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Lucy to LanguageThe Benchmark Papers$
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R. I. M. Dunbar, Clive Gamble, and J. A. J. Gowlett

Print publication date: 2014

Print ISBN-13: 9780199652594

Published to Oxford Scholarship Online: March 2015

DOI: 10.1093/acprof:osobl/9780199652594.001.0001

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The Costs of Being a High-latitude Hominin

The Costs of Being a High-latitude Hominin

(p.356) 16 The Costs of Being a High-latitude Hominin
Lucy to Language

Eiluned Pearce

Andrew Shuttleworth

Matt Grove

R.H. Layton

Oxford University Press

This chapter examines the challenges that hominins occupying higher latitudes have had to deal with. More specifically, it analyses how hominins were able to maintain social networks over the larger geographic areas associated with decreasing population densities at higher latitudes, along with the mechanisms by which the largest encompassing groups can be maintained. The chapter first considers what the term ‘group’ means before discussing the apparent trends in hominin group size and social organisation over time. It then explains why it is important to maintain extended community networks and the cognitive and time budgeting challenges presented by higher latitudes. It also compares Neanderthals and anatomically modern humans in terms of network sizes and in maintaining their extended social networks.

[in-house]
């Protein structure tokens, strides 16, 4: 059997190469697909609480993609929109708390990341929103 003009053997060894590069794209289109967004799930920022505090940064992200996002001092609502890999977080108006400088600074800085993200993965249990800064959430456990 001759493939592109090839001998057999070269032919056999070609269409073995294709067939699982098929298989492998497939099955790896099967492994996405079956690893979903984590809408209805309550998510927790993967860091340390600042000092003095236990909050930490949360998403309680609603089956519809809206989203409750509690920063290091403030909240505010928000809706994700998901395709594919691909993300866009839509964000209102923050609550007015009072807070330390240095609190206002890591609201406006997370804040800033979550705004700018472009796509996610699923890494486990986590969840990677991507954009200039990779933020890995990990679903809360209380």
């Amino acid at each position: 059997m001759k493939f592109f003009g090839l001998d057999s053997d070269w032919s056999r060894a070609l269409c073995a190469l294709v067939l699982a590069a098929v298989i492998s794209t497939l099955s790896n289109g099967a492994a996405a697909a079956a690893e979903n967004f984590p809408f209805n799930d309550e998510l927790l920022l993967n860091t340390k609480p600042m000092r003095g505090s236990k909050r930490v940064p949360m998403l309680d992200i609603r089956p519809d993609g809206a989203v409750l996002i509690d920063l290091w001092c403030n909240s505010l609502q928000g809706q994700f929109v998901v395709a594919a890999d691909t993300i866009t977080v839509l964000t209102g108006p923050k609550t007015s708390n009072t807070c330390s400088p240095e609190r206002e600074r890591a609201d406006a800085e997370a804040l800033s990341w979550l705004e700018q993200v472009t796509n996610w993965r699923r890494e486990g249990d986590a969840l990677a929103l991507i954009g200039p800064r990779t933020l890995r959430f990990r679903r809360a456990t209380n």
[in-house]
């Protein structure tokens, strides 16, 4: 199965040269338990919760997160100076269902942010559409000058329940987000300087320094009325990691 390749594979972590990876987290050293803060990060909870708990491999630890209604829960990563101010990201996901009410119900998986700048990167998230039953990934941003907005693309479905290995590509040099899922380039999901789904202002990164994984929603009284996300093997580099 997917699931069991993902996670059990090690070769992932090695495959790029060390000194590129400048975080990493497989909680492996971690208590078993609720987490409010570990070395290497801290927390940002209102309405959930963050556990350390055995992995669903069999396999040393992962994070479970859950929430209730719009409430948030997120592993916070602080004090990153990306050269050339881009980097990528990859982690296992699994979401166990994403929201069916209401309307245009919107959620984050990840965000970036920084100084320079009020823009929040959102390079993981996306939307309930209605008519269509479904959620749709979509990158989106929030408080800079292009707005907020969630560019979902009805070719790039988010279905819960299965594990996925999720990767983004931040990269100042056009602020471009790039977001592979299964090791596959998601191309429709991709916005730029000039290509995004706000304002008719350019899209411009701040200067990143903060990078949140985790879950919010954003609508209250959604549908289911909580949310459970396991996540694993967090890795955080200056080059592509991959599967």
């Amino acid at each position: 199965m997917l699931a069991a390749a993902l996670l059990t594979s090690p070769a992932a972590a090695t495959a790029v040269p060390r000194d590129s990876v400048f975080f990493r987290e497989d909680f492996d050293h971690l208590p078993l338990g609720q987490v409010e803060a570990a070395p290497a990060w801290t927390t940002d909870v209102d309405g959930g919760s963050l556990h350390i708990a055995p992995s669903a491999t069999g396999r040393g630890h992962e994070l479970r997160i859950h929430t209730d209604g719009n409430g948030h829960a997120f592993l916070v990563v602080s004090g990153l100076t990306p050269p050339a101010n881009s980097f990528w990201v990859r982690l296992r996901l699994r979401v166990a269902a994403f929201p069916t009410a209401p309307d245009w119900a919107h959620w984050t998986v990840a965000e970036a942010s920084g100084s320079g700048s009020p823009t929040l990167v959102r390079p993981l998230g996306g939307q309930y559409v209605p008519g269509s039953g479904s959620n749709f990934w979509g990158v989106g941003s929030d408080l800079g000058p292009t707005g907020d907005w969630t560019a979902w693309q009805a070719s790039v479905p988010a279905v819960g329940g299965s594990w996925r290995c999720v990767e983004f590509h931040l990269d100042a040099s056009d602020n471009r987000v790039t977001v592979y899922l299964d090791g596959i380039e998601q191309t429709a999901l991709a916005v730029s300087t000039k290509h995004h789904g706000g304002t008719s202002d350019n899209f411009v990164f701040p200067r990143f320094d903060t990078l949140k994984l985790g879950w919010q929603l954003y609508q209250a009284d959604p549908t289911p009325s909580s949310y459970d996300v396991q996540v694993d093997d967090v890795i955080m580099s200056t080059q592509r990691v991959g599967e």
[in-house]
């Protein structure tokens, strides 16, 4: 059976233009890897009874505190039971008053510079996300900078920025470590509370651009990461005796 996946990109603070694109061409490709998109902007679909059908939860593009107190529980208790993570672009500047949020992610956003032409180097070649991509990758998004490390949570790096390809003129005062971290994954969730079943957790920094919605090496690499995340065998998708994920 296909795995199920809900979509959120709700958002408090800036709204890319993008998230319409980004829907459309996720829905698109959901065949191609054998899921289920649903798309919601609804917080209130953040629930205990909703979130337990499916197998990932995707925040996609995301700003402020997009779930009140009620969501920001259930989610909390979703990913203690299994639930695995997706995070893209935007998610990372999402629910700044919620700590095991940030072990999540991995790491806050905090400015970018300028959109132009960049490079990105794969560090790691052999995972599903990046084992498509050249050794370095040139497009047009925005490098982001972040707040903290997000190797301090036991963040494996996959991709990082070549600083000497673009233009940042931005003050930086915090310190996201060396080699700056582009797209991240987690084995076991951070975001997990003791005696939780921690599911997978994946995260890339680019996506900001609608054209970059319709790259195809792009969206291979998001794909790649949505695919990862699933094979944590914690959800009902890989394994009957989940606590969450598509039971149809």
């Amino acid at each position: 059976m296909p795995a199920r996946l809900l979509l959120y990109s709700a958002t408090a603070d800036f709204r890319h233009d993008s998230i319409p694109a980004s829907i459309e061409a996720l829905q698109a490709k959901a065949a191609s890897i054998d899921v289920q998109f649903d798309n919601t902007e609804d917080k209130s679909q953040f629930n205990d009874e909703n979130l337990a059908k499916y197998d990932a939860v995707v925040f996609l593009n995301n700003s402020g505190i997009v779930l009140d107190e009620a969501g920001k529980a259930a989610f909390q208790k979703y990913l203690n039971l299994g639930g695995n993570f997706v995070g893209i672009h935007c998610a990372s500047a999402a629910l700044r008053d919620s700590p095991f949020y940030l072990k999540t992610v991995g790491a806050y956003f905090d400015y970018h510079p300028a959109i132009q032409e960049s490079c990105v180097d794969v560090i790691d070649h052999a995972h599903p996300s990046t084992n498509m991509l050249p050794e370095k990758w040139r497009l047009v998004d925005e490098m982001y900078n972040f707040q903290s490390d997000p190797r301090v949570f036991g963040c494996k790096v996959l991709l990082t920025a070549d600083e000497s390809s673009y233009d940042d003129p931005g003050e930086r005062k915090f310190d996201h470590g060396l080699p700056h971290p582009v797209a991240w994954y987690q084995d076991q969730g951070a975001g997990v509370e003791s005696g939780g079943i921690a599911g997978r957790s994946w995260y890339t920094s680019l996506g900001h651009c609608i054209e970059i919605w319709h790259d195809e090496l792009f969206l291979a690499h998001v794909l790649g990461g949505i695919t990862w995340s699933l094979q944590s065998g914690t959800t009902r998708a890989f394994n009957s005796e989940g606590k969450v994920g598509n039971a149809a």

Keywords:   hominins, higher latitudes, social networks, group size, social organisation, extended community networks, time budgeting, Neanderthals, anatomically modern humans, groups

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